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May 30, 2012

Doritos

doritos

Doritos is a brand of seasoned tortilla chips founded by Arch West and produced since 1964 by Frito-Lay (a division of PepsiCo). The original product was made at the Casa de Fritos location at Disneyland in Anaheim. Using unused tortillas, the company-owned restaurant cut them up and fried them and added basic seasoning. Arch West was the Vice President of Marketing of Frito-Lay at the time, and noticed the popularity.

He made a deal with Alex Foods in 1964, the provider of many items for Casa de Fritos at Disneyland, and produced the chips for a short time regionally, before it was overwhelmed by the volume, and Frito-Lay moved the production in-house to its Tulsa plant. ‘Doritos’ were first available in 1966, the first tortilla chip to be launched nationally in the United States.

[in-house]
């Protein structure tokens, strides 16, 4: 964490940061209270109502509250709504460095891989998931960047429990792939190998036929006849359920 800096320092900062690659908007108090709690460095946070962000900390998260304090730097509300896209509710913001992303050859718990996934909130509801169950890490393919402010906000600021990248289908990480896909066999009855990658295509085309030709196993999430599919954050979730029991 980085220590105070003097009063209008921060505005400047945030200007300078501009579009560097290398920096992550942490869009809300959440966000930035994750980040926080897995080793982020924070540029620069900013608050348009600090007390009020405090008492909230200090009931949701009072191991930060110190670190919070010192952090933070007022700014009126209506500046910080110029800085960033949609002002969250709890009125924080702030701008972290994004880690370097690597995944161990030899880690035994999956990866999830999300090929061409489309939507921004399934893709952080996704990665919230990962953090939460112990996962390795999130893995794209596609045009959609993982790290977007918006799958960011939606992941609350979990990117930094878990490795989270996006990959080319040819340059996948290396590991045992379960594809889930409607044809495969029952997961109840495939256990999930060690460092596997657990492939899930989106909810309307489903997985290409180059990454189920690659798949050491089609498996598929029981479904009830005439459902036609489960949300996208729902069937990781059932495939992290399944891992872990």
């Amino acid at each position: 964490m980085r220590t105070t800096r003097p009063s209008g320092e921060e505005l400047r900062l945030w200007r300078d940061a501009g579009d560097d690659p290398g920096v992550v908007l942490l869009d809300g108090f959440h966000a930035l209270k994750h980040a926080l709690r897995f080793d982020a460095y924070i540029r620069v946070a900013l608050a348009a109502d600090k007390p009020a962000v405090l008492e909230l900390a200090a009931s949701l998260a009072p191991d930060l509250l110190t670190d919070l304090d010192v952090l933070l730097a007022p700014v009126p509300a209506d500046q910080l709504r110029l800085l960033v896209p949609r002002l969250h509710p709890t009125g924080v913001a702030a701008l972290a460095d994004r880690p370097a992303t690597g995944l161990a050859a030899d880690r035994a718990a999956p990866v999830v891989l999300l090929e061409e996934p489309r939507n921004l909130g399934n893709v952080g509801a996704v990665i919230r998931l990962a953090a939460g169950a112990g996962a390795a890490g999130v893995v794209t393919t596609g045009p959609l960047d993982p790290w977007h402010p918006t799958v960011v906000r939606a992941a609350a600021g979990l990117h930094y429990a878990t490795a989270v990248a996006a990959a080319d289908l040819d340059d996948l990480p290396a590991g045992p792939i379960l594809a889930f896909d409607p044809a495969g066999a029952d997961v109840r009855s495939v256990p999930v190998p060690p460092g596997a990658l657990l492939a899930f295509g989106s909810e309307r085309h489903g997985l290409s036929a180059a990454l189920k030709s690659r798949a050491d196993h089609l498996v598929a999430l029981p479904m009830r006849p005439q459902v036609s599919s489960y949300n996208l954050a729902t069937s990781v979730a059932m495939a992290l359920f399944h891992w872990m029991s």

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May 30, 2012

Government Simulation

diplomacy

political machine 2008

A government simulation is a game that attempts to simulate the government and politics of all or part of a nation. These games may include geopolitical situations (involving the formation and execution of foreign policy), the creation of domestic political policies, or the simulation of political campaigns. They differ from the genre of classical wargames due to their discouragement or abstraction of military or action elements.

Beyond entertainment, these games have practical applications in training and education of government personnel. Training simulations have been created for subjects such as managing law enforcement policies (such as racial profiling), the simulation of a military officer’s career, and hospital responses to emergency situations.

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May 30, 2012

Bill, the Galactic Hero

chingers

Bill, the Galactic Hero is a satirical science fiction novel by Harry Harrison, first published in 1965. Harrison reports having been approached by a Vietnam veteran who described Bill as ‘the only book that’s true about the military.’ Harrison introduced a new euphemism, ‘bowb,’ in the series to cover the vulgarity necessary to render military life accurately. It is used extensively in Bill, the Galactic Hero.